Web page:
This morning I had the opportunity to sit down for coffee with a worldly recognized Executive Coach who has dedicated over 30 years of his life's work to coaching and developing others. Perhaps one of the most authentic professionals I have ever met, I found our conversation captivating, the alignment between our passions and purpose intriguing, and his stories inspiring.
After sharing my own personal story of how and, more specifically, why I arrived as this blended package of Consultant, Entrepreneur and Coach, he paused and reached into his briefcase and, with a smile, slid over a piece of paper and said, "I think you'll understand this". He was right. It was at that moment that I knew our meeting would be the highlight of my day.
Before shaking hands and departing, I asked him what I could do to reciprocate the generous time and advice he had so graciously given me. He leaned back in his chair, as if first confused by my question, and then openly shared that he too had been on my end of this conversation many times years before. That I owed him nothing. His only request, that I "do great work."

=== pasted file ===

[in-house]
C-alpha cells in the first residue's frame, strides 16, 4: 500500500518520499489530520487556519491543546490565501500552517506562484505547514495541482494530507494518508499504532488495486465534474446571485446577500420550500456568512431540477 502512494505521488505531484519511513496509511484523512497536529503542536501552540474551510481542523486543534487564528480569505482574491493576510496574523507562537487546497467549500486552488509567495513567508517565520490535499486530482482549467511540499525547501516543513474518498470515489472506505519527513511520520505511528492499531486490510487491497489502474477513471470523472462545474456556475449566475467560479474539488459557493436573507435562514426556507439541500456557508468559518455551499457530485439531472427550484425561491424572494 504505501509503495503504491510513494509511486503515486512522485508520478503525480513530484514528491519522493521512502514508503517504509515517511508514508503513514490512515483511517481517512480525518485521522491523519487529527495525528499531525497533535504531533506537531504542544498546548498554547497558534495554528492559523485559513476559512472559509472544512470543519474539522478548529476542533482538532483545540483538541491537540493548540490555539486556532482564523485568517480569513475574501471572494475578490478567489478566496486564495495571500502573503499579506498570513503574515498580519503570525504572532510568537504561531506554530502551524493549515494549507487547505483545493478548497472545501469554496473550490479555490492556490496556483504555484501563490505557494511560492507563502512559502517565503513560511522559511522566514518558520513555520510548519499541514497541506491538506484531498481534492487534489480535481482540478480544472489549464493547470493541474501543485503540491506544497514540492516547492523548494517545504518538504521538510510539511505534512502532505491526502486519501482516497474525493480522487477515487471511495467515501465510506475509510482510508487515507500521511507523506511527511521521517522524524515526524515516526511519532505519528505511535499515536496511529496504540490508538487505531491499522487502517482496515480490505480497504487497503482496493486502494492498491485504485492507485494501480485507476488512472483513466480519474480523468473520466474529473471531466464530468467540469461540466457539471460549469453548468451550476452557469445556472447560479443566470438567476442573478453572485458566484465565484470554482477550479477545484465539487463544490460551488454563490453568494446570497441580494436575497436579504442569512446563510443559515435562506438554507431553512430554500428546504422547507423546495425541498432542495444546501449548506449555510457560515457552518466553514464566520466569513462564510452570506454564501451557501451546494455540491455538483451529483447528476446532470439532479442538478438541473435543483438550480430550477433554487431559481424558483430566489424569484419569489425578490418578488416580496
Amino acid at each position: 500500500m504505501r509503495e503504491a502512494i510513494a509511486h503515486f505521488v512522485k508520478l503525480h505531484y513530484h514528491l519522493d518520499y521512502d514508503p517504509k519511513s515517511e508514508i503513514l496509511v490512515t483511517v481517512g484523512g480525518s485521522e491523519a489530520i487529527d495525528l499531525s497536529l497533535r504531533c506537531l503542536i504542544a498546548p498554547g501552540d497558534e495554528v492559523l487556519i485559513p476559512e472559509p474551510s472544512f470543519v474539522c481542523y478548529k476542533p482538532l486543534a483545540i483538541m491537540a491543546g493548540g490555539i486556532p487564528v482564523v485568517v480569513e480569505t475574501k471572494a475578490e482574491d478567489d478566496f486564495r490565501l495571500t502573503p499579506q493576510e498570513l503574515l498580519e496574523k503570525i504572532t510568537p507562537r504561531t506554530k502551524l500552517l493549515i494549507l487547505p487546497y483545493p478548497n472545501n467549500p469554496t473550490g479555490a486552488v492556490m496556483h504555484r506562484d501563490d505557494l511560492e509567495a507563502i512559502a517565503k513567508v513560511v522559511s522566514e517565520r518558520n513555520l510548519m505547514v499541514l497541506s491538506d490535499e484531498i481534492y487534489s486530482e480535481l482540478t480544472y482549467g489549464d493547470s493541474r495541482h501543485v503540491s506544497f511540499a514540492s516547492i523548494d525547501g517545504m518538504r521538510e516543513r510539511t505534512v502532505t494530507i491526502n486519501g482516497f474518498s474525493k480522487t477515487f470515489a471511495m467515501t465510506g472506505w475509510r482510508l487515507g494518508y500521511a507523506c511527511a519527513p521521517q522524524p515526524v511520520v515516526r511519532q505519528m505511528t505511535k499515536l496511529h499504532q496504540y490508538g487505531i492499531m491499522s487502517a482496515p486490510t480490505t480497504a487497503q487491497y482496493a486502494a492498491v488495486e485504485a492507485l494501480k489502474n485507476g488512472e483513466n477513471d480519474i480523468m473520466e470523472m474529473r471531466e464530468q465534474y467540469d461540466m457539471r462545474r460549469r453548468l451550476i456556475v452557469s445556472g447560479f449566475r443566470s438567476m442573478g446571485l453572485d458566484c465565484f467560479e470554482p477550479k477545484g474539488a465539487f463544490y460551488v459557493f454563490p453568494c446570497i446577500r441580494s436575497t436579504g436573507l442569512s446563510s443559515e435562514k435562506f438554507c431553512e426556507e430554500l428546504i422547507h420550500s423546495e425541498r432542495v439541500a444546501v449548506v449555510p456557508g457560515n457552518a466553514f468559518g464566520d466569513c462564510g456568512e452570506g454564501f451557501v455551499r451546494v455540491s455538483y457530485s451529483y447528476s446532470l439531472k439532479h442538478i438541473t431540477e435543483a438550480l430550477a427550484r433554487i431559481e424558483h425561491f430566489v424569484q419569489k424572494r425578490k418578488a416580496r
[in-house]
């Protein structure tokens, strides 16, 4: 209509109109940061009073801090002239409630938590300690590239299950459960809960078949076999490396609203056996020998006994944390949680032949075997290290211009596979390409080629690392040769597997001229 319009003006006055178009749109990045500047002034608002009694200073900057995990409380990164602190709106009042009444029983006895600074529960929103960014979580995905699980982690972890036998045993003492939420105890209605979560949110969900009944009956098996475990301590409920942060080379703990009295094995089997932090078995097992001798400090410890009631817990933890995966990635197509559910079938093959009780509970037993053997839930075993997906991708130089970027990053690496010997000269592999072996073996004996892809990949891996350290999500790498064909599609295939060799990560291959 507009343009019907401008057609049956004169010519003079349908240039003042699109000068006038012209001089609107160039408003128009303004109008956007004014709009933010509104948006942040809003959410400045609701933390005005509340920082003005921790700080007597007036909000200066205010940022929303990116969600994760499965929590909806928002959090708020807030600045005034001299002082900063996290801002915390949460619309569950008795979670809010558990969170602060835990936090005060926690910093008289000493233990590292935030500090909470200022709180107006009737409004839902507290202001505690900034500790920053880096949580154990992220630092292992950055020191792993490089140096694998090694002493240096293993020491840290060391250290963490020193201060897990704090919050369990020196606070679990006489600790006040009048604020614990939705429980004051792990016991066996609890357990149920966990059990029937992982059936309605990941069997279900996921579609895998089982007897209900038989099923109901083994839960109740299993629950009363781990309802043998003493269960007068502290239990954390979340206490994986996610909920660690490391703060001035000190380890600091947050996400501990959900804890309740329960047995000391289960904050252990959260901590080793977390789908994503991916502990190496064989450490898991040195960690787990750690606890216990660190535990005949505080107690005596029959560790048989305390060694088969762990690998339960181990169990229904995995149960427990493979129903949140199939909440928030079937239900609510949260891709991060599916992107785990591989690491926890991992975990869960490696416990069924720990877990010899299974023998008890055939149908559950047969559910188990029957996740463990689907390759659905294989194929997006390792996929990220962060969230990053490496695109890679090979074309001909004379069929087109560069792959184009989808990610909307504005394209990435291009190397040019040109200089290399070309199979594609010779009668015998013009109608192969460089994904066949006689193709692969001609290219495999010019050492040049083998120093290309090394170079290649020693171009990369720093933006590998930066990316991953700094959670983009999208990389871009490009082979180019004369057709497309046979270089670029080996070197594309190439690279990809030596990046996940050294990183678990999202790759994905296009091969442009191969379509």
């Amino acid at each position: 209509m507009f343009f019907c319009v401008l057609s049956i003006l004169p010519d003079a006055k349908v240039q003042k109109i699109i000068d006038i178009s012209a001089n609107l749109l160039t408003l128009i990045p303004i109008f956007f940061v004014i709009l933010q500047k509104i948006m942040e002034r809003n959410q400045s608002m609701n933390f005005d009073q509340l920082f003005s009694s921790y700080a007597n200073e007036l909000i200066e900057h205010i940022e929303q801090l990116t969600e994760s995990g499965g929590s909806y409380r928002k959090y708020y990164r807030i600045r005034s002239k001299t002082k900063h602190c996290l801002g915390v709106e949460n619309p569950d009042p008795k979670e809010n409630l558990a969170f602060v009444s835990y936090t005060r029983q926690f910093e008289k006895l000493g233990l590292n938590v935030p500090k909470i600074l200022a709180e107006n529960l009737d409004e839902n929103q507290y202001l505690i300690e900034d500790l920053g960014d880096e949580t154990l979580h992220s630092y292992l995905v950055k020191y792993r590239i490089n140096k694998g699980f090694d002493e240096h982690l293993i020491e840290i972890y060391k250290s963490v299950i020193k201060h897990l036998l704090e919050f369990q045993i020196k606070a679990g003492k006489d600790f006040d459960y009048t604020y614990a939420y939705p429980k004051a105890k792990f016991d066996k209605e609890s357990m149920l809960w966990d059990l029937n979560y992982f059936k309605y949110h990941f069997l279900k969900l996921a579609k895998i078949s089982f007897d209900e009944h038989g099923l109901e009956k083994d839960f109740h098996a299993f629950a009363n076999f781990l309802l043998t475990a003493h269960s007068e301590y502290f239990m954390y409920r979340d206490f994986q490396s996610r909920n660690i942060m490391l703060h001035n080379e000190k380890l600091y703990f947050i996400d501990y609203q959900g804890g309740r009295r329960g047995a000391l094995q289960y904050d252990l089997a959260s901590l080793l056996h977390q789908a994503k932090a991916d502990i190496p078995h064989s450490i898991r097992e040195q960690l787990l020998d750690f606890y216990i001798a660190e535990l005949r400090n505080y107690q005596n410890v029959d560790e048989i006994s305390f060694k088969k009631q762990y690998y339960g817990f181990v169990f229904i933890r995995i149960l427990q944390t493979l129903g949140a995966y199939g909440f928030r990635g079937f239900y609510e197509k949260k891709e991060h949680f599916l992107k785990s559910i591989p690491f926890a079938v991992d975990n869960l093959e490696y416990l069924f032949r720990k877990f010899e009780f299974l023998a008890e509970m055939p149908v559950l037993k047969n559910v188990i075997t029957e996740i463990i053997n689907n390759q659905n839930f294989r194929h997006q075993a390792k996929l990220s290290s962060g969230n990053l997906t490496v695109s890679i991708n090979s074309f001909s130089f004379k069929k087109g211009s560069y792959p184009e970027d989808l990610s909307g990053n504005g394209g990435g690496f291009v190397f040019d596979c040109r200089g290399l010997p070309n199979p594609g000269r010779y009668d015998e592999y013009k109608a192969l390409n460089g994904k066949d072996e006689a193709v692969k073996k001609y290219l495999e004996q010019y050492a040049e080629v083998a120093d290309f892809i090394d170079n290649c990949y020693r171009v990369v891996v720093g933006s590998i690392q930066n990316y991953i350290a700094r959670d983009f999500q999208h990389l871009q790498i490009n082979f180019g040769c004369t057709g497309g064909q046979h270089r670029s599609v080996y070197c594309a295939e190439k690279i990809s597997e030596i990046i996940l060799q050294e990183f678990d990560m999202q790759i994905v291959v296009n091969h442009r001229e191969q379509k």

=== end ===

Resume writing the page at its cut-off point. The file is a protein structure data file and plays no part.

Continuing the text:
With those three words (do great work) top of mind for me this evening, I share the exact words that were on that mystery piece of paper with you. I hope the message resonates for you as it does for me. And if not, that you give yourself permission to explore what it means for YOU to be a Master in the Art of Living.
[the piece of paper read as follows]
Master in the Art of Living
The master in the art of living
makes little distinction between his work and his play,
his labor and his leisure,
his mind and his body,
his education and his recreation,
his love and his religion.
He hardly knows which is which.
He simply pursues his vision
of excellence in whatever he does,
leaving others to decide whether he is working or playing.
To him, he is always doing both.
- Zen Buddhist Text -